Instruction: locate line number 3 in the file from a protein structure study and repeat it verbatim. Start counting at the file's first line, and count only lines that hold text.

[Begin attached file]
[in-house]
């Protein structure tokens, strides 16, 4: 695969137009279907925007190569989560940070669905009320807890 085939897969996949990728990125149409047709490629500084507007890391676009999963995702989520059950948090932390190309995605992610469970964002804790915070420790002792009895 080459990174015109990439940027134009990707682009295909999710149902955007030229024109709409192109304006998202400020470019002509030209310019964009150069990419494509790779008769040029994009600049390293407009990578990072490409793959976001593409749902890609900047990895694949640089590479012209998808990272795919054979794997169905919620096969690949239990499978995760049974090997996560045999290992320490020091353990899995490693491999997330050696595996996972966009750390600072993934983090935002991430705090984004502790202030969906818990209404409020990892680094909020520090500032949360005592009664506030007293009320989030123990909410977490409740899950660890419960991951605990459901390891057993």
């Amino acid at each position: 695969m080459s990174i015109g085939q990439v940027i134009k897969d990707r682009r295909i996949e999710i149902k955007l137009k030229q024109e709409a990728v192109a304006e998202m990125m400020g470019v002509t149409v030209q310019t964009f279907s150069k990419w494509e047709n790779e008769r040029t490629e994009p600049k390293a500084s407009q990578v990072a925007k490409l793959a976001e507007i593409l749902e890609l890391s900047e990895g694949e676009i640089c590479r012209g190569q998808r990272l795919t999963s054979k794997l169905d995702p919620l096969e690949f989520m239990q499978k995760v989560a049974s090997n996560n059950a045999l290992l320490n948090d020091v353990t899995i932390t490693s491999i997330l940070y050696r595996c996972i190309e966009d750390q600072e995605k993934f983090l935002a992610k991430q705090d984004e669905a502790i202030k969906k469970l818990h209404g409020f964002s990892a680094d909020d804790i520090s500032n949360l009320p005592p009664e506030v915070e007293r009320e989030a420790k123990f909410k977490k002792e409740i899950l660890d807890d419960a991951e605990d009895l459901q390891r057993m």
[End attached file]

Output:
């Amino acid at each position: 695969m080459s990174i015109g085939q990439v940027i134009k897969d990707r682009r295909i996949e999710i149902k955007l137009k030229q024109e709409a990728v192109a304006e998202m990125m400020g470019v002509t149409v030209q310019t964009f279907s150069k990419w494509e047709n790779e008769r040029t490629e994009p600049k390293a500084s407009q990578v990072a925007k490409l793959a976001e507007i593409l749902e890609l890391s900047e990895g694949e676009i640089c590479r012209g190569q998808r990272l795919t999963s054979k794997l169905d995702p919620l096969e690949f989520m239990q499978k995760v989560a049974s090997n996560n059950a045999l290992l320490n948090d020091v353990t899995i932390t490693s491999i997330l940070y050696r595996c996972i190309e966009d750390q600072e995605k993934f983090l935002a992610k991430q705090d984004e669905a502790i202030k969906k469970l818990h209404g409020f964002s990892a680094d909020d804790i520090s500032n949360l009320p005592p009664e506030v915070e007293r009320e989030a420790k123990f909410k977490k002792e409740i899950l660890d807890d419960a991951e605990d009895l459901q390891r057993m």